So you’re living in the United Kingdom and want to head to the United States along with your dog, whether to relocate or because you’re going on a holiday. But what are your options for taking a dog to USA from UK? I cover the different options available, plus the requirements for taking a dog to the USA. 9
Flying to the USA with a UK Airline
If you’re planning on flying to the USA with a UK airline, be warned that your pet will need to fly as cargo. British Airways doesn’t fly pets in the cabin or even as checked baggage; pet dogs can only fly as cargo. Virgin Atlantic also previously flew pets as cargo, but temporarily suspended the service in 2020 and still shows no signs of reinstating the service in 2023.
Flying to the USA with a US Airline
If you’re hoping to instead fly with your dog in the cabin on an US airline out of the UK, you’re also probably out of luck. There aren’t any American airlines that state that they fly pets in the cabin on flights out of the UK.
Both Delta and United Airlines clearly state on their websites that they don’t accept any pets flying in the cabin (or as checked baggage) on flights out of the UK, despite both normally permitting pets on Transatlantic flights. (On the other hand, American Airlines doesn’t fly pets in the cabin on any trans-Atlantic flights.)
Confusingly, some Delta staff have informed pet owners that they can travel with their pet in the cabin out of the UK. However, when people have tried to book with Delta recently (as of early 2023), their pet booking has been rejected – although I know of someone who’s booking was originally accepted, and only rejected later when they followed up!
I’m also aware of someone who has twice flown with United out of Heathrow in 2023, despite other travellers being told by the airline this isn’t possible. Perhaps try and make a booking, but there is a high likelihood that you will be denied. It’s not an ideal situation!
There are also limited options for transporting pets in the hold with American airlines. Both Delta Cargo and United Airlines (through United PetSafe) have not accepted bookings for pets since 2020. It’s unclear if American Airlines Cargo is accepting pet bookings. There are some exceptions for active-duty US military and US State Department Foreign Service personnel travelling on official orders.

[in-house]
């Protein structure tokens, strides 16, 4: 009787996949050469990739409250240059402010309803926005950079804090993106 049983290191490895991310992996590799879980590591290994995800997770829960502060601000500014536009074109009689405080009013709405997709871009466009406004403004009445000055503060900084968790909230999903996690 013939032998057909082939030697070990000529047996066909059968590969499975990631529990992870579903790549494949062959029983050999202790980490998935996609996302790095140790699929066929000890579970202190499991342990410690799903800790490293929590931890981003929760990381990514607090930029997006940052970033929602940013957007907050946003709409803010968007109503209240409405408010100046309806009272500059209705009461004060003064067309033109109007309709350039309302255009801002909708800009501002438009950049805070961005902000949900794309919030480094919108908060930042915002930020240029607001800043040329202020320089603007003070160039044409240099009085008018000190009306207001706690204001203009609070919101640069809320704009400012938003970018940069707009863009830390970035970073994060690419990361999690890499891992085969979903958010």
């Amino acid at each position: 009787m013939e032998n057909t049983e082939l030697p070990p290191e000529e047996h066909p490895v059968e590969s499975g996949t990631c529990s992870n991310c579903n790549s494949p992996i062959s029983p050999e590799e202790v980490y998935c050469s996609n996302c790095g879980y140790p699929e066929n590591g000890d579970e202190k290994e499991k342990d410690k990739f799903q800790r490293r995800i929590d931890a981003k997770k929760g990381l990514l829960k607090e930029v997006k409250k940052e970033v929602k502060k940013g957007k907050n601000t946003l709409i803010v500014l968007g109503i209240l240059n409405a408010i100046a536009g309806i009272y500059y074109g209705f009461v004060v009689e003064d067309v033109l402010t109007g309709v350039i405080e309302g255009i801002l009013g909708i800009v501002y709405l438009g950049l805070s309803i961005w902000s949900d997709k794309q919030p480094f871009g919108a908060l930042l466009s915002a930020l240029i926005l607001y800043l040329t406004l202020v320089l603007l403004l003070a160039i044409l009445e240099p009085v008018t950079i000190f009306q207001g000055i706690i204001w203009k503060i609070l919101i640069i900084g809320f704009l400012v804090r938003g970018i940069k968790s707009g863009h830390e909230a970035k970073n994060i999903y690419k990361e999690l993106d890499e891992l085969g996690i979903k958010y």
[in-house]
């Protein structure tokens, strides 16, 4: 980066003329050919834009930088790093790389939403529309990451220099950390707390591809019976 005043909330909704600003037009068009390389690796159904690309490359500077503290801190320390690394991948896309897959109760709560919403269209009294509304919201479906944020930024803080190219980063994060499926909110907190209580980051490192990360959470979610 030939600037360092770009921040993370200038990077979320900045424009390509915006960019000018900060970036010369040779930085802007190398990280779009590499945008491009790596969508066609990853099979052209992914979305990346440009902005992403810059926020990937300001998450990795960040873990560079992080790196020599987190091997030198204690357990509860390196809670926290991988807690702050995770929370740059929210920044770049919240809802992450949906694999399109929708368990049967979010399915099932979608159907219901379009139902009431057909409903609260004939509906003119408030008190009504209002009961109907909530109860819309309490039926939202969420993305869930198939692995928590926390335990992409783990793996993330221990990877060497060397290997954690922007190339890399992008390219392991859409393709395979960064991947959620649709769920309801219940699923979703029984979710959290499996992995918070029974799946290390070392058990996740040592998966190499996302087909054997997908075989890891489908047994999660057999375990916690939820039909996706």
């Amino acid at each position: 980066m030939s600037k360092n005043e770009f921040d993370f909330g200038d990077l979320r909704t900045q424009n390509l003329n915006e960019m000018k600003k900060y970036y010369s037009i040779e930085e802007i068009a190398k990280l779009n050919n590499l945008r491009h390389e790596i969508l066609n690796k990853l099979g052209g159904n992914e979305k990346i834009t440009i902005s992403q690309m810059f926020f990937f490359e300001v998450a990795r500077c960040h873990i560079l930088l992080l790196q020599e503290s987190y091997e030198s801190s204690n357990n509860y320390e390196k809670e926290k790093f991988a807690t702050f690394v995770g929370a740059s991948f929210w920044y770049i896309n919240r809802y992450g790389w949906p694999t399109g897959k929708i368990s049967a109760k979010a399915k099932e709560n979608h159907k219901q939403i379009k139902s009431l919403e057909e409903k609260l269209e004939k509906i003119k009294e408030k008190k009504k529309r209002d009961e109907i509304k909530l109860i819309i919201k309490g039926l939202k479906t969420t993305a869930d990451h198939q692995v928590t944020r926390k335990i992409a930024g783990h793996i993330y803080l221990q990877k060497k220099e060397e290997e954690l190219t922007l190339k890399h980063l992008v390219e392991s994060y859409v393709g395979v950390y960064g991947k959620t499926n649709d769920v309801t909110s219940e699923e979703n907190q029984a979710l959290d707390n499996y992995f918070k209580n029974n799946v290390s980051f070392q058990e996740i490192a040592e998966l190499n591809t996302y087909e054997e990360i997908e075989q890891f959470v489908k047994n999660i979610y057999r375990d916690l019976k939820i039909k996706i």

Flying to the USA via Canada
A great alternative for flying from the UK to the USA with a dog in the cabin is to fly via Canada. On the Air Canada website they specifically mention that they accept pets for travel both in the cabin and in the hold on flights from the UK. You can then book a connecting flight to the USA from Canada.
Another potential Canadian airline that you could use to fly out the UK with your dog is Air Transat. They permit pets fly in the cabin and in the checked baggage hold on flights departing from Manchester and Glasgow, but not London Gatwick.
Flying to the USA via Europe
Another potential alternative is to fly with a European airline that flies pets in the cabin out of the UK, transiting through a European city.
There are multiple European airlines that offer this option. Both Air Malta and TAP Air Portugal clearly state on their website that they allow pets on flights out of the UK, except for on flights departing Gatwick Airport due to airport limitations.
Other travellers also report flying out of the UK with Air France, KLM and Lufthansa. It’s best to contact the airlines directly for confirmation and details.
Check out my full guide to airlines that fly pets out of the UK, including weight limits and any airport restrictions. Also be aware that your pet may require a European animal health certificate.
Travelling via Ireland
An increasingly popular option for travelling to and from the UK with a pet is to travel via Ireland. While many airlines don’t fly pets in and out of Ireland, there is a short list of airlines that provide this option, include the American airline Delta. Delta permits pet dogs in the cabin on flights both to and from Dublin.